GL Scoring Explained

Introduction to GL

Originally founded by the National Foundation for Educational Research (NFER), with whom they continue to work today, GL Assessment has been part of the Granada Learning Group since 2000. Renowned for their rigour and high quality, GL Assessment tests are used every year by over 85% of all UK and N. Ireland primary and post primary schools. You may be familiar with your child taking the Progress in English or Progress in Mathematics assessments in primary school which are GL Assessment products. GL Assessment is the largest independent provider of educational assessments in the UK and N. Ireland. With over thirty years of experience in this field, GL Assessment enjoys an established, trusted reputation for high-quality assessment resources and services.

The Actual GL Test in Northern Ireland

The GL Test consists of two papers and the child takes both on the same day.

The first paper, assessing English, will last 50 minutes and the second paper, assessing Mathematics, will last 45 minutes.

Both papers will be in a multiple choice format and the children will record their answers on a separate answer sheet which is then marked to derive the child’s result.

The Results

The picture above shows a sample results sheet and so, let’s break this down and explain the various areas in detail.


This is given at the top and is simply there to identify the child and confirm their name, date-of-birth, pupil number etc. As well as the parents being reassured that this is indeed the results for their child, this information is necessary when the results are sent off on the post-primary transfer form.

ENGLISH / IRISH STANDARDISED AGE SCORE (top left of outcome table)

This will be between 69 – 141 and it will be the standardised score that the child achieved in the English paper, where 100 is the mean (average).

MATHS STANDARDISED AGE SCORE (middle left of outcome table)

This will be between 69 – 141 and it will be the standardised score that the child achieved in the English paper, where 100 is the mean (average).

COMBINED TOTAL (bottom left of outcome table)

This will be between 138 – 282  is simply calculated by adding ‘English / Irish Standardised Score’ + ‘Maths Standardised Score‘.

So, in the picture example above, the child got 120 in English/Irish and 100 in Maths, so therefore they received 220 (120 + 100) in their Combined Total.

But don’t be thinking that your child should be getting anywhere near 282 as this is an absolute maximum is almost impossible!

OVERALL GRADE (top right of outcome table)

Along with the scores, your child will receive an overall grade of  A, B1, B2, C1, C2 or D.

The grades will be allocated on the basis of the Combined Total score and to offer an indication, the grade boundaries in 2017 were given as below. However, this was last year’s boundaries and this year’s might be wider.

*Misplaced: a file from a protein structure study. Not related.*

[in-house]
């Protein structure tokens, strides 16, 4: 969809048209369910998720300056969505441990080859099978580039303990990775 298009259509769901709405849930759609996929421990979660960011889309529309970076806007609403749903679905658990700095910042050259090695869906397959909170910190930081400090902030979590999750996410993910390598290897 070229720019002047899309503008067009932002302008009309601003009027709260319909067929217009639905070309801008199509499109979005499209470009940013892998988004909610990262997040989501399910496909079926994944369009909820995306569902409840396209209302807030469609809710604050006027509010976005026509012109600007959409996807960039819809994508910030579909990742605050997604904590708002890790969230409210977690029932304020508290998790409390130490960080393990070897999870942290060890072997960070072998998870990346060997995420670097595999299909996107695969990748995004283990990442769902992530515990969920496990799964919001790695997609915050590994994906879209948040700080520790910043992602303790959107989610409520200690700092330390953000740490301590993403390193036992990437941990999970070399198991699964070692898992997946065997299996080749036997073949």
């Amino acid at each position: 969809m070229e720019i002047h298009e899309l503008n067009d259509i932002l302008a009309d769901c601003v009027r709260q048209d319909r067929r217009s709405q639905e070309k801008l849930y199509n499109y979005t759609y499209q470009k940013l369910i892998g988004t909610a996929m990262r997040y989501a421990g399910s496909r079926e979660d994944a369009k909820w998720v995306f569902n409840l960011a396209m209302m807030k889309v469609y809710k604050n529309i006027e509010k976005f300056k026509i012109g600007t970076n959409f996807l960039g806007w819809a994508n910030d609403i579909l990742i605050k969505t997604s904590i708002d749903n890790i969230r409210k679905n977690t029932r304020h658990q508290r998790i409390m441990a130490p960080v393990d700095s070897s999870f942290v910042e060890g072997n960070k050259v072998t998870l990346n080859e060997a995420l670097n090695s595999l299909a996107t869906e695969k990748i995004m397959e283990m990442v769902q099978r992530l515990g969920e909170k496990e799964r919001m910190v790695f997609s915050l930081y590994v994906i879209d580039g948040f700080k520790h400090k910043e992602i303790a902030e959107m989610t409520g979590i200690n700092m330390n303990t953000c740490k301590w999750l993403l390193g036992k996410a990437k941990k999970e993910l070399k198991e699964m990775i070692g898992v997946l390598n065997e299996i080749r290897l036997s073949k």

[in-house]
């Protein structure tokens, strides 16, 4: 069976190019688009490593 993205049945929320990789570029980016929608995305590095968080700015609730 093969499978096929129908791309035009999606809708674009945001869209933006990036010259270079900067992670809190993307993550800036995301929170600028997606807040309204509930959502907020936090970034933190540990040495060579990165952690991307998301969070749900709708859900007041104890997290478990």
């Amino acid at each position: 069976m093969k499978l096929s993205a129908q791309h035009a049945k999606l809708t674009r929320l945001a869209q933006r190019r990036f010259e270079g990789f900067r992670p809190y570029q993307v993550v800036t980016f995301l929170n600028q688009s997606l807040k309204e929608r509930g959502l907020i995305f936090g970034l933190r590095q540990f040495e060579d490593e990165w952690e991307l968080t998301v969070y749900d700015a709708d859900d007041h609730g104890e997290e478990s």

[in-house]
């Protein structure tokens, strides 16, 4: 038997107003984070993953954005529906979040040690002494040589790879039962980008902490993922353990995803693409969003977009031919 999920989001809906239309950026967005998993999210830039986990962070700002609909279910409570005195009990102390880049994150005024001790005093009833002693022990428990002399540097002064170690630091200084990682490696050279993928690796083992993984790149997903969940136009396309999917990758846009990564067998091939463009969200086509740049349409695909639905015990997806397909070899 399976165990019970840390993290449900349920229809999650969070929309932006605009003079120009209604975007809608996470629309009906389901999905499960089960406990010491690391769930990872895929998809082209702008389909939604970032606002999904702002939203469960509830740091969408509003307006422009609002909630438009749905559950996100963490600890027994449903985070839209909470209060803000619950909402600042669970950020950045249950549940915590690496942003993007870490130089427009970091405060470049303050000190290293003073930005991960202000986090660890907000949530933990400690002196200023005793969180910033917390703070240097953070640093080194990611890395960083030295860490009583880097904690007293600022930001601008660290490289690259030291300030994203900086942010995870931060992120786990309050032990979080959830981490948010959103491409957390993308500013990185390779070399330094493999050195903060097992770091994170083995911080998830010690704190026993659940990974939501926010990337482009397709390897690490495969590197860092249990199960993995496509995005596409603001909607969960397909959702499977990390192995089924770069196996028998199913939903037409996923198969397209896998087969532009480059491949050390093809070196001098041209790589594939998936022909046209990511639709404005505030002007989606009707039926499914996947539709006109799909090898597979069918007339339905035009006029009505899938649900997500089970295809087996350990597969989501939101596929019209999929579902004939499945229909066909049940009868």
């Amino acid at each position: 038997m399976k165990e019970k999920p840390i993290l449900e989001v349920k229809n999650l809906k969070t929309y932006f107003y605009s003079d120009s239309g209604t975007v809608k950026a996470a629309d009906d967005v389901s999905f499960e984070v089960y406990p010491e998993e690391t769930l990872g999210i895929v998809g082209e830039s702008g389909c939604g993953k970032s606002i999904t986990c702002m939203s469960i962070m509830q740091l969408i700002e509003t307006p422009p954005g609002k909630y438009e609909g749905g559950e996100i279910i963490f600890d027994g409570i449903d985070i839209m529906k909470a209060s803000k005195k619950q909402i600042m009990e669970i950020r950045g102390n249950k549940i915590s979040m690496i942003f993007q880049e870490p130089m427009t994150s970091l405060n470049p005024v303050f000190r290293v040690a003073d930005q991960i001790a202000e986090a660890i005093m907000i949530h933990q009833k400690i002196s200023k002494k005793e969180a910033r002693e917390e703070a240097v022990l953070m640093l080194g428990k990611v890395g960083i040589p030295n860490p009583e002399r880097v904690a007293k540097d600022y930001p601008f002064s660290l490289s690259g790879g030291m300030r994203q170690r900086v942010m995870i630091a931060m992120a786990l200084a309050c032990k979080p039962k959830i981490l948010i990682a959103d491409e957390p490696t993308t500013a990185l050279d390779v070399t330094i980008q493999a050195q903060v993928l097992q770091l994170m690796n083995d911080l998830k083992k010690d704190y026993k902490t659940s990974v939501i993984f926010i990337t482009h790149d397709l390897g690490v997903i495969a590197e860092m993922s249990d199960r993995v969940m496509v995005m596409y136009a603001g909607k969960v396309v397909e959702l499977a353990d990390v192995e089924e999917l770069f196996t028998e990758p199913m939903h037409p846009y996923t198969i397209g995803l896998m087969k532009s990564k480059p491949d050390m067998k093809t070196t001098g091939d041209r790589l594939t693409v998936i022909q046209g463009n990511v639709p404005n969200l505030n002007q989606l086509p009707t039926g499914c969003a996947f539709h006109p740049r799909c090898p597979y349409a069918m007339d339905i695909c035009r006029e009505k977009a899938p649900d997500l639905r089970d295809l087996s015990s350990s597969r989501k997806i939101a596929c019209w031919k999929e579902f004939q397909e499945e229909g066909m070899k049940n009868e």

• Grade A : Combined Total 234+
  • Grade B1 : Combined Total 229 – 233
  • Grade B2 : Combined Total 224 – 228
  • Grade C1 : Combined Total 219 – 223
  • Grade C2 : Combined Total 213 – 218
  • Grade D : Combined Total 138 – 212

*Please note, it’s not possible to indicate exactly what actual mark is necessary for an ‘A’ for this year or future years because it will all depend on the average score for that paper.

COHORT PERCENTILE (bottom right of outcome table)

Cohort Percentiles range from <30 to 99+ with 50 as the mean.

This Cohort Percentile is also based on the Combined Total score.

This particular element of the results (the Cohort Percentile) often causes some confusion as it’s not a term you’d often hear or even use during the practice tests in school.  The best way to describe this is that it’s a bit like percentages but percentages are based on raw marks whereas percentiles are based on standardised marks.

You may be familiar with percentiles when your child’s growth and weight was being recorded and plotted on the growth charts in their little, red books, and you would’ve been informed of their percentile at that time.

So, let’s take some examples in simple terms to try and understand this more:

  • If Matthew achieved a cohort percentile of 50, this means that he did better than 50% of the other candidates who took the test.
  • If Matthew achieved a cohort percentile of 35, this means that he did better than 35% of the other candidates who took the test.

Age Impact On Standardised Scores

GL explain that an age allowance operates within the scoring of the assessment and they say that it’s one of the reasons why they’ll report the results as Standardised Age Scores on which the grades will be based. No further, detailed information is provided, but GL assure parents that in calculating the Standardised Age Score, the age of the child is taken into account but no child will lose marks because of his/her age.

Requesting A Remark

GL advise that the latest date for receipt of requests for a remark is the 9th February ’18 (2pm) and this would be done via the GL Assessment Centre.

Child In P6? More About The Transfer Tutor Online Quizzes

The Transfer Tutor is an online site dedicated to providing fun and interactive quizzes aligned to the AQE / GL specifications.  All quizzes are broken down into manageable topics and can be done on any mobile or tablet device, so is an great way for kids to prepare for the test.  The quizzes have been a great success with parents and kids and has already received over six hundred 5* Google & Facebook Reviews, so definitely worth a look.   To give you a feel for the quizzes, start the free quiz by clicking on the button below.  I hope you enjoy and to get access to over 30 quizzes in Maths and English click here for membership options.